Looking back, I retired now, looking back to the company I worked, you know, anything I do, they always find a way get me to do better every day for myself, well because over here… I’m thinking it’s capitalism. If I produce something good for the company, company will make money, then the company will reward money back to me. Over there, I cannot produce anything, so I cannot, you know, do anything. It’s hard enough to reward me if I don’t produce anything, so. But in here, I work hard, and I know the company reward me quite a bit. Very good, very decent.
Katrina: I think that was actually my last question I had for today. Thank you for all of your answers and all of your stories Uncle Thuy, that was really amazing to hear and to learn from all your experiences.
Being on the Front Lines
Q: So what city did you and your family live in when you were a child?
Three of them. When I was young, from one to, well when I was born to about six. I was in the town called Cao Lãnh Kiến Phong. That’s from one to seven. Then seven to nine, that’s the time I come to stay with my dad, that’s where I called the front line. This town is crazy. A lot of fighting going on constantly, and the name of the town is Tiuc Giang. These are some of the names of the early days, okay, I don’t know if you can find it on today’s map or not. Then, from after seven… nine… I stayed there, then ten to the time I left Vietnam, that’s eleven to seventeen, I stayed in Giadinh that’s next to Saigon, the capital. Okay. Okay, so that’s the three main towns that I lived in since I was a kid to when I left Vietnam.
Q: So in the last interview you mentioned being on the front lines with your dad. Do you think you could elaborate what you mean by that?
Okay, let me define what I call “front lines” means. Okay, “front lines” means that’s where a lot of fighting, a lot of attacking between the Viet Cong, that’s the Communist side, and the other side. Okay, so during the daytime we just like normal, because there’s not much really going on during the daytime, but when the sun sets, sundown, that they usually start, you know, the Communist side starts attacking the military base. And I lived only recall it’s about less than 300 yards from the military base. Because so close there. So at night time when they attack the base and the soldier inside the base, you know shooting out their weapon to the other side, and I hear, you know, a whole bunch of running going on outside the house. So that’s what I mean by the “front lines.” You can hear the gun, the grenades, and people running and screaming, all kinds of things. So that’s what I mean by the “front lines” okay.
So, then in that house, so close to the base, but sadly one night it got burned down, okay. So then my dad evacuate the family. Not the family, just myself, because at that time it was just myself. The rest of the family members stayed at another location. So, then we moved to another home, and this home kind of interesting as well. It’s separated by the river, but the same thing. At night time, the Viet Cong on the other side of the river make all kinds of noise, propaganda, all kind of things, and we’re on this side of the river, and the same thing, they shooting over from time to time. But at least this time there’s half a mile separation, on the river, so it’s not as dangerous as the previous. But still bad, so that’s why my dad suggest that: “Hey maybe night time ,you should sleep in the bunker. Don’t sleep outside. Just in case, you know, they shoot, something happens, and the roof drop down.” So he said, daytime go to school, but night time sleep in the bunker. So that’s how I did. So that’s true, that period of time, it’s quite a long time. I’m talking about five, six months, long, continuously. Every weekend there’s activity, a shooting. Crazy. Yep.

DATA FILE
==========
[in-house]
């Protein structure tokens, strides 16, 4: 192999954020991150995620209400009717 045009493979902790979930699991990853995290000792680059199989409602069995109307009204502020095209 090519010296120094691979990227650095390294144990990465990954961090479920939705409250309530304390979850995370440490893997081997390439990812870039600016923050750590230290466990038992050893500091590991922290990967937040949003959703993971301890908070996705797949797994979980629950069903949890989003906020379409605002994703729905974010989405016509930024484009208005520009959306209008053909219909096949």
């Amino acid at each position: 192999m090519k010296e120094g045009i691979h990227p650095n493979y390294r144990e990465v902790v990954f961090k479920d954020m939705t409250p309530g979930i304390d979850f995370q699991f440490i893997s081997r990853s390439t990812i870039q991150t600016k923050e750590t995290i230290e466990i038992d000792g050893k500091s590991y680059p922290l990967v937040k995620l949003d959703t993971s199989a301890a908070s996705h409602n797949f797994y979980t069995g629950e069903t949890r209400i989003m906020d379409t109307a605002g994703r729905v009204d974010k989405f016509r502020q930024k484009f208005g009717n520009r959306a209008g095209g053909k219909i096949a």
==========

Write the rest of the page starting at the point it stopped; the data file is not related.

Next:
Q: So why did your dad choose to separate you from your family during that time?
Yeah. Most of my other siblings, they stayed in a boarding school, but I think I get a problem with the education. Maybe a rascal. So my dad said “you stay with me.” So, that’s the main reason, he trained me, controlled me, whatever it is. I was very much only by myself, but I learned so much. I learned so much in life, because I stayed at the warzone. You know, you can see things, you can hear things. So that’s probably the main reason, other siblings, they studied really well. They have very… successful, and they’re in a boarding school. But I couldn’t. I recall I couldn’t get in.
The Warzone Through the Eyes of a Child
Q: As a child, how did that experience feel to you, being close to a warzone? Like, were you scared, or was it more of, you know, you were just trying to understand what was going on around you?